The Ultimate List of High School Credit Courses- This is a similar course list put together by a homeschool mom. As an added bonus, the compiler has included suggested credit hours for each class based on the time commitment required to complete the course and its difficulty level. 

Homeschool for High School Pinterest Board- Feel free to browse my high school Pinterest board where I've curated a collection of high school-related blog posts and articles.  

Helpful Assessments


The following are online assessments to help your teen discover their natural aptitudes, strengths and struggles, and personal experiences in order to determine potential career paths that might be a good fit for their unique personality. Please remember that these assessments are only guides--tools to assist a student who hasn't quite figured out what they'd like to do with their life after high school. Tests should never have the final say. There are often many other untestable factors that should also be taken into consideration when determining a person's career path.

Aptitude Tests

Career Aptitude Test

123 Test- This test is picture-oriented.

Career Direct- Unlike the other assessments listed, this test from Crown Financial Ministries is not free. But also unlike the others, it takes a person's spiritual gifts into account when determining their possible career choices. 

Personality Tests

Myers-Briggs 16 Personalities

Strength Finders- This is not a free assessment. When taken through the website, the test is $49.99. However, if you purchase the book StengthsFinder 2.0, which is considerably cheaper than the test, you'll be given a one-time redeemable code to access the test for free. 

Spiritual/Ministry Tests

SHAPE Test- Like its name suggests, this test combines your Spiritual gifts, Heart (passions), Abilities, Personality, and Experiences in order to help a person determine God's purposes for his/her life.

Spiritual Gifts Survey- This test helps a person determine which of the spiritual gifts listed in Romans 12:6-8, 1 Corinthians 12:8-10; 28-30, and Ephesians 4:11 are his/her most dominant. 

Teen doing homework for homeschool

Other Helpful Resources


College Search- The College Board has put together a special search tool to help a student find the right college for him/her based on the following categories: test scores and selectivity, type of school, location, campus/housing opportunities, majors/programs offered, sports and activities, academic credit, tuition and fees, support availability, and campus diversity. 
 
Occupational Outlook Handbook- This is an excellent resource from the Bureau of Labor Statistics. It provides a summary of thousands of potential careers including the average salary, work hours, employment rate, and entry-level educational requirements to help a person determine if a degree and/or job is a good fit, will have longevity, and produce a competitive salary.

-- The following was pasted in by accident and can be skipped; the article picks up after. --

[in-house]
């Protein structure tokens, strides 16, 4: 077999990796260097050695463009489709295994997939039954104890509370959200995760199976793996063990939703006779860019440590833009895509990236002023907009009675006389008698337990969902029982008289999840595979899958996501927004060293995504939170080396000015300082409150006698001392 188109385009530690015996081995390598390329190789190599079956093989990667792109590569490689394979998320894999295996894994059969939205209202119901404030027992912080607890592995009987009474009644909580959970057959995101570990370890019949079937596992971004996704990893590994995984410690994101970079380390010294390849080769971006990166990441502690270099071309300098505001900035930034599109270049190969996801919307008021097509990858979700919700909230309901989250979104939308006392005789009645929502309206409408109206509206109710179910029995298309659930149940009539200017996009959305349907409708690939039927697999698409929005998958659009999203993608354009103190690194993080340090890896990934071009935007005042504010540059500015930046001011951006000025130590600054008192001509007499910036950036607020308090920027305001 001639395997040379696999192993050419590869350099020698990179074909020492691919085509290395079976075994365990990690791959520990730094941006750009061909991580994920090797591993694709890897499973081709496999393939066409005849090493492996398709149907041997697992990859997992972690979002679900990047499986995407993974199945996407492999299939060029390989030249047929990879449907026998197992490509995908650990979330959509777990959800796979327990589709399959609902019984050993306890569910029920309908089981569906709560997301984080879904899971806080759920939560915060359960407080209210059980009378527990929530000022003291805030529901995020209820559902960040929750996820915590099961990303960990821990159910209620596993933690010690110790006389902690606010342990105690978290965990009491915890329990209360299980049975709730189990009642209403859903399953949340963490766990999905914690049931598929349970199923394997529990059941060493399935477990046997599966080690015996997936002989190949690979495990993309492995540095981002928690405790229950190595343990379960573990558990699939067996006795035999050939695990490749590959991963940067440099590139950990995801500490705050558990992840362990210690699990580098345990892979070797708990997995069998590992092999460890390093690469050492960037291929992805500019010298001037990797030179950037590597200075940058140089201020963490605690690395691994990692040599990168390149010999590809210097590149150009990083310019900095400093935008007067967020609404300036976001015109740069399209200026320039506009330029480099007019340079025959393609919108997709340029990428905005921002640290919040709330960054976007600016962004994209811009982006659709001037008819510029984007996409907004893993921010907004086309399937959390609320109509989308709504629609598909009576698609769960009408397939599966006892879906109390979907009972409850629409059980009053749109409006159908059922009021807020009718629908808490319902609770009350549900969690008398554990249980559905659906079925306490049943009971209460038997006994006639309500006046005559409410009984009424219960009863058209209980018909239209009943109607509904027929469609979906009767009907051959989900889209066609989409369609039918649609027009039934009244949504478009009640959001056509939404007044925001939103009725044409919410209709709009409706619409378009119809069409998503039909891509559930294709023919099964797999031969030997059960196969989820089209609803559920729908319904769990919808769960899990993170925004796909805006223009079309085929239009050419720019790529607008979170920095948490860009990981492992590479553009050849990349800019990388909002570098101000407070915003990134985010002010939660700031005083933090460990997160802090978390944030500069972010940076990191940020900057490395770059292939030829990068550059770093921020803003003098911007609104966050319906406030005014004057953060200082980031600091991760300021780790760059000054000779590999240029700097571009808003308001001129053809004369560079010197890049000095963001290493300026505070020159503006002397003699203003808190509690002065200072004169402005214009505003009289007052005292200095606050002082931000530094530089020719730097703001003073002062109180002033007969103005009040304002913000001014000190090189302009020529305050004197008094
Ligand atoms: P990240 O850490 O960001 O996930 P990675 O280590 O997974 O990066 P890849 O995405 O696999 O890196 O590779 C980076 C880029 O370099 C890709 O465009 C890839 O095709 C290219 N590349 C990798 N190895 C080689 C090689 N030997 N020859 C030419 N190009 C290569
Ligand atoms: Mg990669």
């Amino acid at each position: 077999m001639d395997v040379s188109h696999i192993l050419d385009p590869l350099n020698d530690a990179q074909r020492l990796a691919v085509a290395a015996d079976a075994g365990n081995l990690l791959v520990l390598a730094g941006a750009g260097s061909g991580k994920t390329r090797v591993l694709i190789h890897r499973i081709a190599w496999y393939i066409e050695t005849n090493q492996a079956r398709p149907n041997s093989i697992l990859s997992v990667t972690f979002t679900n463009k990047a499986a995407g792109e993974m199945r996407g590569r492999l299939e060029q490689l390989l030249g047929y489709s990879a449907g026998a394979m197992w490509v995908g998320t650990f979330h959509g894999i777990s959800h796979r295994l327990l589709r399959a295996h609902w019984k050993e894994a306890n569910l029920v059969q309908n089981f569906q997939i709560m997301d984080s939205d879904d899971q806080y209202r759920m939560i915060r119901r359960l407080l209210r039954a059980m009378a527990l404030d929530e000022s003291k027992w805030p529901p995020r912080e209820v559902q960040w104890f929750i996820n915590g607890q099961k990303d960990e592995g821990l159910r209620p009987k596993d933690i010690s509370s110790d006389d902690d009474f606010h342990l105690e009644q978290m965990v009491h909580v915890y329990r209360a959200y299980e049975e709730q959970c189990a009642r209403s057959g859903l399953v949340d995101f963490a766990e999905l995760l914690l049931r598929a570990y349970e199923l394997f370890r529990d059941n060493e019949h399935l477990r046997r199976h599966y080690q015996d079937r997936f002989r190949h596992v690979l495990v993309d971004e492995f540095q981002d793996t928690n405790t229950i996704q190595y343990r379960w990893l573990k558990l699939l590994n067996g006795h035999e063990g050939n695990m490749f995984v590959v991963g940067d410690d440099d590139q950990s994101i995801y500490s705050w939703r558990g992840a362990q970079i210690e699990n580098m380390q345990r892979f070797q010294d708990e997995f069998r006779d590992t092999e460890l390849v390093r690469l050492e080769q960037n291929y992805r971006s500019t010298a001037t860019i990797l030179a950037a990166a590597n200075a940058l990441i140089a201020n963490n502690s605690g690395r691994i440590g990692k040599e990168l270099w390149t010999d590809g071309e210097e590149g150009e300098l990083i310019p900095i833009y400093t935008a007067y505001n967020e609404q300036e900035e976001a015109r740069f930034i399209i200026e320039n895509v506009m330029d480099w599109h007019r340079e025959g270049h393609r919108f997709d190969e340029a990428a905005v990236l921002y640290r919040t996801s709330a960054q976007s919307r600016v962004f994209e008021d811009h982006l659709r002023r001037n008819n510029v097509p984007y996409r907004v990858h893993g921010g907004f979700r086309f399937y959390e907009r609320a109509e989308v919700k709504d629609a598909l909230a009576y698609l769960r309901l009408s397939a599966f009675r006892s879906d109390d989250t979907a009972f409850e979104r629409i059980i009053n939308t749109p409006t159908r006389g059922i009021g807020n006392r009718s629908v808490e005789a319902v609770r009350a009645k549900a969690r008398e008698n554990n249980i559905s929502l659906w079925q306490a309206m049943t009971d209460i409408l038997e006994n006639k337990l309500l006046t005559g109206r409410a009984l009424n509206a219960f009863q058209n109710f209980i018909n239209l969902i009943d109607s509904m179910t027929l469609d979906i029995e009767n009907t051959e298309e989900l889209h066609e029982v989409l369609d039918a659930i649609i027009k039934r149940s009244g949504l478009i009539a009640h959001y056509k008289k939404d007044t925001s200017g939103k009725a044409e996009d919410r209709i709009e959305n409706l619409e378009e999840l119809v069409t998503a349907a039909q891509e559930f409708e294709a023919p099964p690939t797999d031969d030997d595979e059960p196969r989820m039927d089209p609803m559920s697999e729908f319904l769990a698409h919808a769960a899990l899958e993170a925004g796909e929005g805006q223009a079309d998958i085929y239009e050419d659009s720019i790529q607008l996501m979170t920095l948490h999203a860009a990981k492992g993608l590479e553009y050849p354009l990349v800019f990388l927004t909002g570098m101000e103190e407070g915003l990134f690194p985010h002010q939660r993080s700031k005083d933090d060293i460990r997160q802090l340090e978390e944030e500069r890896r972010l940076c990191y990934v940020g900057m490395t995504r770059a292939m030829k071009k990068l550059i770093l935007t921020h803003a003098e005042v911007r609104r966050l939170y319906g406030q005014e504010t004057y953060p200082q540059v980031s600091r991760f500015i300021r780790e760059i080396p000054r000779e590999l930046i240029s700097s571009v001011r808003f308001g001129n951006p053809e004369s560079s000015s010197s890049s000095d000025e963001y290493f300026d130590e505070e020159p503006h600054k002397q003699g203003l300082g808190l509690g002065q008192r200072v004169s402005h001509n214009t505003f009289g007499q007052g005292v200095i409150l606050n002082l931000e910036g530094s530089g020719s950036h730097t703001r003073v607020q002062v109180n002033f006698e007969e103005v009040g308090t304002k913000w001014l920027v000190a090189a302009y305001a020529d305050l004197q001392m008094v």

Career Profiles- This is a similar website that provides a summary of thousands of potential careers including the average salary, work hours, employment rate, and entry-level educational requirements. Additionally, it also gives a detailed description of the job responsibilities of each and provides a shortlist of related career fields. 

What can I do with my degree?- Some degrees can be applied to multiple careers. For instance, a B.A. in English could be used in a number of different job fields: from journalism to public relations, creative writing to web content managing. This site pairs common degrees with careers that require those degrees.  

Dual Enrollment- Nearly every state offers some form of dual enrollment, allowing students to earn both high school and college credits at the same time. Regulations vary from state to state, however. A couple of states, like mine, actually offer free college tuition for high schoolers. This site details the dual enrollment policies and requirements for all fifty states.

A Final Word

Planning a college or career path is a big undertaking. It's made especially difficult when a teen feels the pressure to decide right now! By identifying your child's unique skills and passions and by doing just a little bit of research, you can create a basic post-high school framework that will help reduce the struggle. 

3 comments:

  1. This is wonderful and very timely. Just had conversations today with our 14 year old, trying to plan his next 4 years. And a 21 year old who has decided to change direction. Thank you so much!

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  2. Thank you for this! My oldest is entering 6th grade and homeschooling high school really makes me nervous. We appreciate all the help and advice!

    ReplyDelete